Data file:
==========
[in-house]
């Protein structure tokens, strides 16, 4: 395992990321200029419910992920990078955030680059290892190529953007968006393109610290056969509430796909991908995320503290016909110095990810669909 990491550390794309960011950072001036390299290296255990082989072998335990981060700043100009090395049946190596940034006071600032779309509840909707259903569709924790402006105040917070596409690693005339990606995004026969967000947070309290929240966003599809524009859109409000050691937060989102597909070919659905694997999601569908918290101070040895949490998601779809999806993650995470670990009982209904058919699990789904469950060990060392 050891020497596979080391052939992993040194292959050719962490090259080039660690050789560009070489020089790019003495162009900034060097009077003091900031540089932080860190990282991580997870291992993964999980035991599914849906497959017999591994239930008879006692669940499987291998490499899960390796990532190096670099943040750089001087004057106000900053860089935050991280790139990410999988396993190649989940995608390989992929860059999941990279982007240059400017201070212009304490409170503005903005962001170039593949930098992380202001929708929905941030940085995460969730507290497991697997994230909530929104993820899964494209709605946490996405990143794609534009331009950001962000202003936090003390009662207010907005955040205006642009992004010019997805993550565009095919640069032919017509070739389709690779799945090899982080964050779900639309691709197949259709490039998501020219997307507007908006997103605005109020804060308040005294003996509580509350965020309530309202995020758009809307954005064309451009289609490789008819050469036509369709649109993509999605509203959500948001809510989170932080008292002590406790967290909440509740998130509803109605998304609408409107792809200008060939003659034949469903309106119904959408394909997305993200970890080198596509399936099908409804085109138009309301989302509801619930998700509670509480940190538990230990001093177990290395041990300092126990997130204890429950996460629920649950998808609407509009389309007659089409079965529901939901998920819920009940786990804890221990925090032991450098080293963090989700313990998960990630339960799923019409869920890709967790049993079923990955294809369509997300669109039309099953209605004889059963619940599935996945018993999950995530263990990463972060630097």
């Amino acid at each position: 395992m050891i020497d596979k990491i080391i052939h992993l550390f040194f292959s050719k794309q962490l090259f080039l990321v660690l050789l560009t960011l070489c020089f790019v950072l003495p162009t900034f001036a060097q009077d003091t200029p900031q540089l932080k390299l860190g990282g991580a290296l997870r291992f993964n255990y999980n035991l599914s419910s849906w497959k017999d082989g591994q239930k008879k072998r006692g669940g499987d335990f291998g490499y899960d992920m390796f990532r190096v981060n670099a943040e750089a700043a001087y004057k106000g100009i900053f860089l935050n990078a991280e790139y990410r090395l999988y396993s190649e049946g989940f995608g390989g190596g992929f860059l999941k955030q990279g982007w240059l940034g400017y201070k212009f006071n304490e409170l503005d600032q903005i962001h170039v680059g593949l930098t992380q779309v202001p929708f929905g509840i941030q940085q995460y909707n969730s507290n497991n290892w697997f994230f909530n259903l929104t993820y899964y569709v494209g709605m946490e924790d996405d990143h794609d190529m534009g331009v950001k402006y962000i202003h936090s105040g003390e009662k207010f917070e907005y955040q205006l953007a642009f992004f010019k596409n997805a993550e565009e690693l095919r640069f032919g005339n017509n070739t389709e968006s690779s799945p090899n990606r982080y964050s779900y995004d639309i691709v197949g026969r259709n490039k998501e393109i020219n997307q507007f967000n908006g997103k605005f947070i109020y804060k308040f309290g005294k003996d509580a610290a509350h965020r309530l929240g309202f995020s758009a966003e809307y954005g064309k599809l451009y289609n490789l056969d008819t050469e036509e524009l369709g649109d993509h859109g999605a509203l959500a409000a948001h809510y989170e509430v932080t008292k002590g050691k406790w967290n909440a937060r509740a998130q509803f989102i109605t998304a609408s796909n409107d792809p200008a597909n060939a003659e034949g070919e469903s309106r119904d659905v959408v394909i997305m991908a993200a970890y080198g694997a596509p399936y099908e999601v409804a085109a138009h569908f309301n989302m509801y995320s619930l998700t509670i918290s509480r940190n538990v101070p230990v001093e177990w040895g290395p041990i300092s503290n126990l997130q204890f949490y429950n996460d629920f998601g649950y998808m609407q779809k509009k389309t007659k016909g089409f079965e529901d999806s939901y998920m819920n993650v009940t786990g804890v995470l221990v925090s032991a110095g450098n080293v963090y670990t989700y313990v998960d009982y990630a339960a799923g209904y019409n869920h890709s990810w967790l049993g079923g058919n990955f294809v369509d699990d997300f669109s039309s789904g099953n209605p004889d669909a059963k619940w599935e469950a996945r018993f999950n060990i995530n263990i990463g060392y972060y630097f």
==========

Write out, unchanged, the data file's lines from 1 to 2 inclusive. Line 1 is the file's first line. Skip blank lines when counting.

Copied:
[in-house]
């Protein structure tokens, strides 16, 4: 395992990321200029419910992920990078955030680059290892190529953007968006393109610290056969509430796909991908995320503290016909110095990810669909 990491550390794309960011950072001036390299290296255990082989072998335990981060700043100009090395049946190596940034006071600032779309509840909707259903569709924790402006105040917070596409690693005339990606995004026969967000947070309290929240966003599809524009859109409000050691937060989102597909070919659905694997999601569908918290101070040895949490998601779809999806993650995470670990009982209904058919699990789904469950060990060392 050891020497596979080391052939992993040194292959050719962490090259080039660690050789560009070489020089790019003495162009900034060097009077003091900031540089932080860190990282991580997870291992993964999980035991599914849906497959017999591994239930008879006692669940499987291998490499899960390796990532190096670099943040750089001087004057106000900053860089935050991280790139990410999988396993190649989940995608390989992929860059999941990279982007240059400017201070212009304490409170503005903005962001170039593949930098992380202001929708929905941030940085995460969730507290497991697997994230909530929104993820899964494209709605946490996405990143794609534009331009950001962000202003936090003390009662207010907005955040205006642009992004010019997805993550565009095919640069032919017509070739389709690779799945090899982080964050779900639309691709197949259709490039998501020219997307507007908006997103605005109020804060308040005294003996509580509350965020309530309202995020758009809307954005064309451009289609490789008819050469036509369709649109993509999605509203959500948001809510989170932080008292002590406790967290909440509740998130509803109605998304609408409107792809200008060939003659034949469903309106119904959408394909997305993200970890080198596509399936099908409804085109138009309301989302509801619930998700509670509480940190538990230990001093177990290395041990300092126990997130204890429950996460629920649950998808609407509009389309007659089409079965529901939901998920819920009940786990804890221990925090032991450098080293963090989700313990998960990630339960799923019409869920890709967790049993079923990955294809369509997300669109039309099953209605004889059963619940599935996945018993999950995530263990990463972060630097």